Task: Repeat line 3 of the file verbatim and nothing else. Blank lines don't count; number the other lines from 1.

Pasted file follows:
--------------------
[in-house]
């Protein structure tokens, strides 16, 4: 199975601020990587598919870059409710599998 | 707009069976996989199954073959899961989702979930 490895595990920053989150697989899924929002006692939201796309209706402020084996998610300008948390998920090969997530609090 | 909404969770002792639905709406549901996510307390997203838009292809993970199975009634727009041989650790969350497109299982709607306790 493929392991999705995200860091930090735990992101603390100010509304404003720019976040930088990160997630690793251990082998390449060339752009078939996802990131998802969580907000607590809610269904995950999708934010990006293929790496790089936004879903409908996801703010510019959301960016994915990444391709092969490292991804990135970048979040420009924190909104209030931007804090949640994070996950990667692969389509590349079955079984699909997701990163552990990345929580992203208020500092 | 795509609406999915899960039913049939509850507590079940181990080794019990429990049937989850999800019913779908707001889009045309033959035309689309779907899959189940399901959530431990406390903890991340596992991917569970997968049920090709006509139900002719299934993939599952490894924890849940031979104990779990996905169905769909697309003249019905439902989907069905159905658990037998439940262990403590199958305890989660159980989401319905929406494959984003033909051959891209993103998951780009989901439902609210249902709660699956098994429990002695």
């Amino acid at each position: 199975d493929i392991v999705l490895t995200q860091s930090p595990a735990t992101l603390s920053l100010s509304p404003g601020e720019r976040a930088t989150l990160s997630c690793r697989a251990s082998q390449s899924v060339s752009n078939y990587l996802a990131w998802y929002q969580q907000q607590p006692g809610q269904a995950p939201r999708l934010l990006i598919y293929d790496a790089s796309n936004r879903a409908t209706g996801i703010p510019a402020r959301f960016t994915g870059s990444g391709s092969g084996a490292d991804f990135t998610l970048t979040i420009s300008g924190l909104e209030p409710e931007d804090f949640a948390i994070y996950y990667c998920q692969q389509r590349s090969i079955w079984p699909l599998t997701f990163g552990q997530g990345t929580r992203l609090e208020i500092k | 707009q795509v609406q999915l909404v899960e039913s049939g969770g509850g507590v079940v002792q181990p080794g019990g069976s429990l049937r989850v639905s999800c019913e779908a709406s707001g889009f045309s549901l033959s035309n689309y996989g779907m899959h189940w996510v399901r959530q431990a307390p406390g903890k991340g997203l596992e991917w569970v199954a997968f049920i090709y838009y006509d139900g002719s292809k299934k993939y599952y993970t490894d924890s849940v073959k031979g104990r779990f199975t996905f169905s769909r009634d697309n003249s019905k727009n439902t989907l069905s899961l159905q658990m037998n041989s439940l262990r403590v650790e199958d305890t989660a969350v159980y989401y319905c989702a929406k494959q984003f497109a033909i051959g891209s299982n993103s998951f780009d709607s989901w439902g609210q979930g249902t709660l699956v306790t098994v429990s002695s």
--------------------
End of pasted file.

């Amino acid at each position: 199975d493929i392991v999705l490895t995200q860091s930090p595990a735990t992101l603390s920053l100010s509304p404003g601020e720019r976040a930088t989150l990160s997630c690793r697989a251990s082998q390449s899924v060339s752009n078939y990587l996802a990131w998802y929002q969580q907000q607590p006692g809610q269904a995950p939201r999708l934010l990006i598919y293929d790496a790089s796309n936004r879903a409908t209706g996801i703010p510019a402020r959301f960016t994915g870059s990444g391709s092969g084996a490292d991804f990135t998610l970048t979040i420009s300008g924190l909104e209030p409710e931007d804090f949640a948390i994070y996950y990667c998920q692969q389509r590349s090969i079955w079984p699909l599998t997701f990163g552990q997530g990345t929580r992203l609090e208020i500092k | 707009q795509v609406q999915l909404v899960e039913s049939g969770g509850g507590v079940v002792q181990p080794g019990g069976s429990l049937r989850v639905s999800c019913e779908a709406s707001g889009f045309s549901l033959s035309n689309y996989g779907m899959h189940w996510v399901r959530q431990a307390p406390g903890k991340g997203l596992e991917w569970v199954a997968f049920i090709y838009y006509d139900g002719s292809k299934k993939y599952y993970t490894d924890s849940v073959k031979g104990r779990f199975t996905f169905s769909r009634d697309n003249s019905k727009n439902t989907l069905s899961l159905q658990m037998n041989s439940l262990r403590v650790e199958d305890t989660a969350v159980y989401y319905c989702a929406k494959q984003f497109a033909i051959g891209s299982n993103s998951f780009d709607s989901w439902g609210q979930g249902t709660l699956v306790t098994v429990s002695s």